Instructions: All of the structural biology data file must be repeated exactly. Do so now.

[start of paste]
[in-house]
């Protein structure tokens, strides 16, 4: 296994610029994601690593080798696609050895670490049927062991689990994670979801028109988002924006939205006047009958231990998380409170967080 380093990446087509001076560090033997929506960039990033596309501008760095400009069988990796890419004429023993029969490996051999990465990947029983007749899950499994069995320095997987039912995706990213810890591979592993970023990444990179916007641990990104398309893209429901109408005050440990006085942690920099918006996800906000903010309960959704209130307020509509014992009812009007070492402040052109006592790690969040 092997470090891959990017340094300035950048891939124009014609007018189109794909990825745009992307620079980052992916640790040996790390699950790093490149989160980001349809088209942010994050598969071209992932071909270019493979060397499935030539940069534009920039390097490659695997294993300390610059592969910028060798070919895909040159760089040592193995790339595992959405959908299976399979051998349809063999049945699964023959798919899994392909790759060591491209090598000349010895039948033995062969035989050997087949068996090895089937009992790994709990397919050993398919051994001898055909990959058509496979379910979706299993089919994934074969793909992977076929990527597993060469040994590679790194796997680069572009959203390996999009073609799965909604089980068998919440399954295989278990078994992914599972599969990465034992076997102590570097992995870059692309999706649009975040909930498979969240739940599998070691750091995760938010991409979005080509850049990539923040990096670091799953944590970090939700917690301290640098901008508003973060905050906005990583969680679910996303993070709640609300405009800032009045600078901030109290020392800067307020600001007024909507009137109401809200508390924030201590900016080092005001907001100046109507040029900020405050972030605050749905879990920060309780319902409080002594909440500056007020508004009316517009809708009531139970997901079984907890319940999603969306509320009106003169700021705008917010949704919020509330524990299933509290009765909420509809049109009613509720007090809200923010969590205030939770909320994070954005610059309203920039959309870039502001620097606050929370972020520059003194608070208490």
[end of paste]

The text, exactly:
[in-house]
């Protein structure tokens, strides 16, 4: 296994610029994601690593080798696609050895670490049927062991689990994670979801028109988002924006939205006047009958231990998380409170967080 380093990446087509001076560090033997929506960039990033596309501008760095400009069988990796890419004429023993029969490996051999990465990947029983007749899950499994069995320095997987039912995706990213810890591979592993970023990444990179916007641990990104398309893209429901109408005050440990006085942690920099918006996800906000903010309960959704209130307020509509014992009812009007070492402040052109006592790690969040 092997470090891959990017340094300035950048891939124009014609007018189109794909990825745009992307620079980052992916640790040996790390699950790093490149989160980001349809088209942010994050598969071209992932071909270019493979060397499935030539940069534009920039390097490659695997294993300390610059592969910028060798070919895909040159760089040592193995790339595992959405959908299976399979051998349809063999049945699964023959798919899994392909790759060591491209090598000349010895039948033995062969035989050997087949068996090895089937009992790994709990397919050993398919051994001898055909990959058509496979379910979706299993089919994934074969793909992977076929990527597993060469040994590679790194796997680069572009959203390996999009073609799965909604089980068998919440399954295989278990078994992914599972599969990465034992076997102590570097992995870059692309999706649009975040909930498979969240739940599998070691750091995760938010991409979005080509850049990539923040990096670091799953944590970090939700917690301290640098901008508003973060905050906005990583969680679910996303993070709640609300405009800032009045600078901030109290020392800067307020600001007024909507009137109401809200508390924030201590900016080092005001907001100046109507040029900020405050972030605050749905879990920060309780319902409080002594909440500056007020508004009316517009809708009531139970997901079984907890319940999603969306509320009106003169700021705008917010949704919020509330524990299933509290009765909420509809049109009613509720007090809200923010969590205030939770909320994070954005610059309203920039959309870039502001620097606050929370972020520059003194608070208490």